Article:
This research paper examines how football teams make use of social media in today's sports world. It is of very little wonder that football clubs are searching for new ways to utilise social channels as part of their business plans. ‘In 2014, Facebook executive Glenn Miller told the International Football Arena (IFA) conference that of the 1.3 billion-plus people on Facebook, 500 million are hard-core football fans'. After being quite slow in realising what role social media channels could play for them, football clubs quite rapidly implemented this new marketing strategy into their business models. They had proven to be a crucial part for clubs in terms of financial aspects, due to the fact that social media enables clubs to reach areas that traditional advertising such as TV and radio cannot. Naturally, the final purchases will come through websites and stores, but football clubs today should not underestimate how influential social media can be on consumer purchases if promoted effectively.
Football, the sport that is also called ‘The World Game', or just ‘The Beautiful Game', is played by 250 million players in over 200 countries and dependencies worldwide, making it the world's most popular sport ever. For many spectators and consumers, football is not only a sport, but a lifestyle or even an alleged religion. For the teams and investors on the other hand, football has become even more than just a sport filled with passion and excitement. The game played by 22 players, which run around for 90 minutes trying to score more – and concede less goals than the opponent, has become a global business, where the actual sport has shrunk into the background and profit has appeared to take over the primary objective of the people in charge. Many football teams today, such as Manchester United, are being traded on various listed exchanges throughout the world which, by definition, make them a profit-driven company. A lot of factors influence the success of a football team's stock price, such as the amount of merchandise sold and attendance during the fixtures, among others. Due to today's digital age, social media has become a very interesting and important channel for the sport in general. But how effective are the social media schemes implemented by the football clubs really?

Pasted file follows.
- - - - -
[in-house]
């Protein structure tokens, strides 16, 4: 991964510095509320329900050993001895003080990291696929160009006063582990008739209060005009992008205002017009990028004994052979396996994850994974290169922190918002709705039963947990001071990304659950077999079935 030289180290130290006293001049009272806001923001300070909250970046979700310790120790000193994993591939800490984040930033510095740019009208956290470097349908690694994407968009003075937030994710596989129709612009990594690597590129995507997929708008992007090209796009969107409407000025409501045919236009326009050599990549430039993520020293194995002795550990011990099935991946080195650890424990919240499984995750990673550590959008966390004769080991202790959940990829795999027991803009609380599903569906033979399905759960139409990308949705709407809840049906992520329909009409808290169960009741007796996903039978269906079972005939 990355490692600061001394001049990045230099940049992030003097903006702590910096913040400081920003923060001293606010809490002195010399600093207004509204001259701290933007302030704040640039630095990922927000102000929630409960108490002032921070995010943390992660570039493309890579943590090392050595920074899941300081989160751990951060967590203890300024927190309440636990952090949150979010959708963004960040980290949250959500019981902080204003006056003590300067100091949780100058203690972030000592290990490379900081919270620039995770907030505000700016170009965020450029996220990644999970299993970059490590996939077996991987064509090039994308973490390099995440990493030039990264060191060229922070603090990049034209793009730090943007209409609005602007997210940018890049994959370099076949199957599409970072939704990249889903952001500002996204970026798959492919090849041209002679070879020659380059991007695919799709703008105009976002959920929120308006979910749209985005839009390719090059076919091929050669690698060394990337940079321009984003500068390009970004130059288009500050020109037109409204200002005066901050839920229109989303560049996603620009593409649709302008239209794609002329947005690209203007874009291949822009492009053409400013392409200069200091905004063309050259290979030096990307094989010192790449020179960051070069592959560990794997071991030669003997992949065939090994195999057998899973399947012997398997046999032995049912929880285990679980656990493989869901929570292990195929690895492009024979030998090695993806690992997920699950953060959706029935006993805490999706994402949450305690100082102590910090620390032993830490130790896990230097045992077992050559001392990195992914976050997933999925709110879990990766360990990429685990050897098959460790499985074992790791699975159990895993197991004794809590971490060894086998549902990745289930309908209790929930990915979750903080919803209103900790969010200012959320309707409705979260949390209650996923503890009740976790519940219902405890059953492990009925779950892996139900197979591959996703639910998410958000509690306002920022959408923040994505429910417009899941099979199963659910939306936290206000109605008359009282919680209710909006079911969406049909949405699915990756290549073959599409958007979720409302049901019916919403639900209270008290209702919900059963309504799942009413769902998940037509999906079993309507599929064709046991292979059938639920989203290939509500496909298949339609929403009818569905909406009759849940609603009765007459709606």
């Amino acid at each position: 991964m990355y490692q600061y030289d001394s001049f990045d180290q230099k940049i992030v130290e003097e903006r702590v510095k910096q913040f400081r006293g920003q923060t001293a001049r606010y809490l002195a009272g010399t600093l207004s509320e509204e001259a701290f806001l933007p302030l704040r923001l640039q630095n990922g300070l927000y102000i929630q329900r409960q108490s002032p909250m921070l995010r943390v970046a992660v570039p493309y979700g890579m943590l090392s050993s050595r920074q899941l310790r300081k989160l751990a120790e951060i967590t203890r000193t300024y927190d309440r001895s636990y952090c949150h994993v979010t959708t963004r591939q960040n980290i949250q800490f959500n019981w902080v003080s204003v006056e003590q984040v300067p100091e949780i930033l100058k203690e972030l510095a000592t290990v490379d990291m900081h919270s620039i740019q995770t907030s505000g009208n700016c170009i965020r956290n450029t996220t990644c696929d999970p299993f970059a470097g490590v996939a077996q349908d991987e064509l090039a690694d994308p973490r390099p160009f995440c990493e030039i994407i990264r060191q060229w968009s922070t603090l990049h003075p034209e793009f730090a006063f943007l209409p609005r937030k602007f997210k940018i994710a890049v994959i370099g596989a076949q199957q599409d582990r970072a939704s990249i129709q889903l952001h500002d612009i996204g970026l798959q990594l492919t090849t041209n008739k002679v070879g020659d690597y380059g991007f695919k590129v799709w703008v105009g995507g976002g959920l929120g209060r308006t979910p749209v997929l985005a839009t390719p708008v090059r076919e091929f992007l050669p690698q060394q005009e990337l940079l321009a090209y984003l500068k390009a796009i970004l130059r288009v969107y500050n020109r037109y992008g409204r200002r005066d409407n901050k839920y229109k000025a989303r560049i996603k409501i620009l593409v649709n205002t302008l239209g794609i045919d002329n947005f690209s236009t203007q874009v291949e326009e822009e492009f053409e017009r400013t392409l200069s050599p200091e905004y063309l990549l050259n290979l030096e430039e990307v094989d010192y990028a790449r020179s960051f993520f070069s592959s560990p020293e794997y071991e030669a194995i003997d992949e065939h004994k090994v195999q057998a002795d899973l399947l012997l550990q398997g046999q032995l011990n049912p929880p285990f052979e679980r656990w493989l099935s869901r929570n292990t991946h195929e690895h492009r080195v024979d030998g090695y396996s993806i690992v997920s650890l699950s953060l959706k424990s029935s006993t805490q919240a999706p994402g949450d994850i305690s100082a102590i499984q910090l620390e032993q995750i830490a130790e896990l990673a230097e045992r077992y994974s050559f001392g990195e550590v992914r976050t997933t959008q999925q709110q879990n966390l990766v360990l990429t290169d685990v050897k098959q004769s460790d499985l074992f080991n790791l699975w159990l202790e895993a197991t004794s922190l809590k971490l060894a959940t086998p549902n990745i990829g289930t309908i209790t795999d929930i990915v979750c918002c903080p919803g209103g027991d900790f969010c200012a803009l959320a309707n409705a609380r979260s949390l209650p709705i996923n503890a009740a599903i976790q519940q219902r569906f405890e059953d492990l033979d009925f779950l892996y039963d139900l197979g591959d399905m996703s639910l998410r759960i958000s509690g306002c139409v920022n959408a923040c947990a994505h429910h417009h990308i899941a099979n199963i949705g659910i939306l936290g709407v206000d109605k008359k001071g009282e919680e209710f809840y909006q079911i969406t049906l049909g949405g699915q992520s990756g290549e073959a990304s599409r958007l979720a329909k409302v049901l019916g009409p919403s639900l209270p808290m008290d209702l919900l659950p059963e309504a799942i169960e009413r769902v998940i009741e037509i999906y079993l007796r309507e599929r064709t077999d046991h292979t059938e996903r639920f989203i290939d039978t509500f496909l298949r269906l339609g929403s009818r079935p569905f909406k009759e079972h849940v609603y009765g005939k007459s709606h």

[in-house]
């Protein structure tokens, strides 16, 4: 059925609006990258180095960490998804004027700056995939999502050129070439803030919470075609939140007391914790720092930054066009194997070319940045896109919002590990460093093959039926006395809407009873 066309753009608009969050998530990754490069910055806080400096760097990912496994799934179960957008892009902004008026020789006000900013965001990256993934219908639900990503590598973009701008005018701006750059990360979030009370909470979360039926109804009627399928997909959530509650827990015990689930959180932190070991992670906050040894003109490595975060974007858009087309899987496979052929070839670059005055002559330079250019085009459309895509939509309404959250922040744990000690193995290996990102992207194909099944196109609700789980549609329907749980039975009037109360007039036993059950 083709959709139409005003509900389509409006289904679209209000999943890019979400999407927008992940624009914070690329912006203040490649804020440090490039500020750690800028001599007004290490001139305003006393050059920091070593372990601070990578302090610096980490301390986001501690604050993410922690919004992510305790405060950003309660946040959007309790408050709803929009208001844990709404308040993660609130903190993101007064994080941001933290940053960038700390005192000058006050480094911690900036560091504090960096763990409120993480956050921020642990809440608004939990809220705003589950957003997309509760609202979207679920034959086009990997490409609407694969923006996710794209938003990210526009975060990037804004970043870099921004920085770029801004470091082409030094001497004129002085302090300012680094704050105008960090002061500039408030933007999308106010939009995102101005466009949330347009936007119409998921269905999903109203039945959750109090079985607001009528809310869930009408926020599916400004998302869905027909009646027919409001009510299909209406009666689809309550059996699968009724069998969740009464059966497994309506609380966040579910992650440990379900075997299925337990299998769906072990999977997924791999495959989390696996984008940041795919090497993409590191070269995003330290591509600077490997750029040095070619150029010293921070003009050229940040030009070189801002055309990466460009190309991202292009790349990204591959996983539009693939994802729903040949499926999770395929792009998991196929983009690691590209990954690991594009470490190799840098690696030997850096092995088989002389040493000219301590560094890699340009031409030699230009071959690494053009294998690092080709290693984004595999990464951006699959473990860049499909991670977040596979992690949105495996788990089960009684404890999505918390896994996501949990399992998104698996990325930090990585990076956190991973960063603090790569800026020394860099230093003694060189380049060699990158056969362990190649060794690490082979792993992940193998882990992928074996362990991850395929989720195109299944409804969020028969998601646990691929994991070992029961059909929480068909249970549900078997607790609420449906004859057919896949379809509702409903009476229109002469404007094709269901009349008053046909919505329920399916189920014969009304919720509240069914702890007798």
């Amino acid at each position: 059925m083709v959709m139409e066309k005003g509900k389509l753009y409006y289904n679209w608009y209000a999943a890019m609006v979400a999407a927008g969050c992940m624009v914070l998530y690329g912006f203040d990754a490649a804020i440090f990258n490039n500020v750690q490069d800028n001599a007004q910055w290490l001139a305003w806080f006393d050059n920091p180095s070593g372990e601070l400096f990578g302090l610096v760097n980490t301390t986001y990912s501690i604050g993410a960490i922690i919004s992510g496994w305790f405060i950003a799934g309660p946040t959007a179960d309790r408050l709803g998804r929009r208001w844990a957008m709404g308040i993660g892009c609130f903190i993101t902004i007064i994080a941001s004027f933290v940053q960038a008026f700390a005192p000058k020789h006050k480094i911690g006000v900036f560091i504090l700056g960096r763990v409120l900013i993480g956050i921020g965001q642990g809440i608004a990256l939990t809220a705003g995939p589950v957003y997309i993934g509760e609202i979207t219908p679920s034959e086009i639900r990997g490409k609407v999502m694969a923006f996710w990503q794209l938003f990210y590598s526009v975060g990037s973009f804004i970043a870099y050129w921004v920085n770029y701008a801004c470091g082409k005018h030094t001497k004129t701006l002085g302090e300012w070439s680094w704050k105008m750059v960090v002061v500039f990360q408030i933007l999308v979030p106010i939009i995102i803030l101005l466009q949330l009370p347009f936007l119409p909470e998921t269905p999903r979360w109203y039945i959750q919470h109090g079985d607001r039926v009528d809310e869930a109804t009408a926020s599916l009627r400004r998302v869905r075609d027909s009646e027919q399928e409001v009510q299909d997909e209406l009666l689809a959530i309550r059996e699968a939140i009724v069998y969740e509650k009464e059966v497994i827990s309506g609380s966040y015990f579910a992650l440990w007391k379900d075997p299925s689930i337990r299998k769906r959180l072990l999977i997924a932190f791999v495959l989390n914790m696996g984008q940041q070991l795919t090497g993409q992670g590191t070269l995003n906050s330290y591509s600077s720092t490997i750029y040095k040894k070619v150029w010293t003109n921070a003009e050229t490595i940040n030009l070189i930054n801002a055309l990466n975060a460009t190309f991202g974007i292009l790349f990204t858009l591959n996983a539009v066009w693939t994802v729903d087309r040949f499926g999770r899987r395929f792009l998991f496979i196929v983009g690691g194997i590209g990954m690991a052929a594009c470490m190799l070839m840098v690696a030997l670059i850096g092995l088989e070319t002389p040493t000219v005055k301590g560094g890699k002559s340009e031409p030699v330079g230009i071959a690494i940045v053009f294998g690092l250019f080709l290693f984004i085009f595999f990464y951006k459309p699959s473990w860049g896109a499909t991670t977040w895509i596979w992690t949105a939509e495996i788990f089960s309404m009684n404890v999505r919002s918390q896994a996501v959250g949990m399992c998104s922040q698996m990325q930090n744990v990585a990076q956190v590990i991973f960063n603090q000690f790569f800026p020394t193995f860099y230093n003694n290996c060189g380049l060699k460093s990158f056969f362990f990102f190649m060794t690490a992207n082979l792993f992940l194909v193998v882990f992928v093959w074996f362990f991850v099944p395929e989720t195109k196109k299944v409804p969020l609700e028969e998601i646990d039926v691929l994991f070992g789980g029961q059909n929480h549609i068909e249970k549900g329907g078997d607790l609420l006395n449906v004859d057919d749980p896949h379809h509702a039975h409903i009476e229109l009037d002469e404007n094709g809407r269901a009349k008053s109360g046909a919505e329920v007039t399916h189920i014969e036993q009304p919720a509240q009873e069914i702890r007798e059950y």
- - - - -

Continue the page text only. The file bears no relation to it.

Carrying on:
In 2013, Manchester United, one of the most prestigious and successful football teams in the world, contacted ‘Market Research Company Kantar', in order to find out how many people around the world actually support their club, because before social media marketing, there was no actual way of knowing exact figures. As it turned out, Manchester United had over 659 million supporters worldwide which undoubtedly, sounds like an enormous amount. The problem the club faced though, was that they had an extensive customer base on the one hand, however they had no concept of reaching them. The implementation of social media has built football teams a bridge towards their supporters with the likes of Facebook, Twitter, Instagram and others, enabling them to extend their outreach. Only the introduction of social media has given football clubs the opportunity of turning the fan's love towards the club into money which, undoubtedly is the new business model of the football market.
There are many positive aspects which come from the inclusion of social media in football team's business schemes. Undoubtedly, a high following will increase the popularity of a club, but it is more about constructing an entire customer journey, where social media platforms are only the steppingstone for the greater financial cause. With the use of social media football clubs must find inventive ways in order to advertise their merchandise, tickets and other sellable items. This way, football clubs have a very unaggressive way to promote their products.
How Twitter as a social media platform is used to incorporate supporters
‘Twitter is a service in which users can interact with one another through the use of 140 characters. It shares features with communication mediums people already use, but in a simple and quick way. It has elements much like those of email, instant messaging, RSS, texting, blogging, social networks, and so forth' (O'Reilly & Milstein, 2009, p.170). There are many options for clubs to stay in contact with the supporters, however, ‘the growth of Twitter has been noticed in the sport industry, as it is becoming commonplace to hear about athletes who ‘tweet' or to read an article where the story broke from someone's Twitter account' (Witkemper, C., Choong Hoon, L., & Waldburger, A., 2012).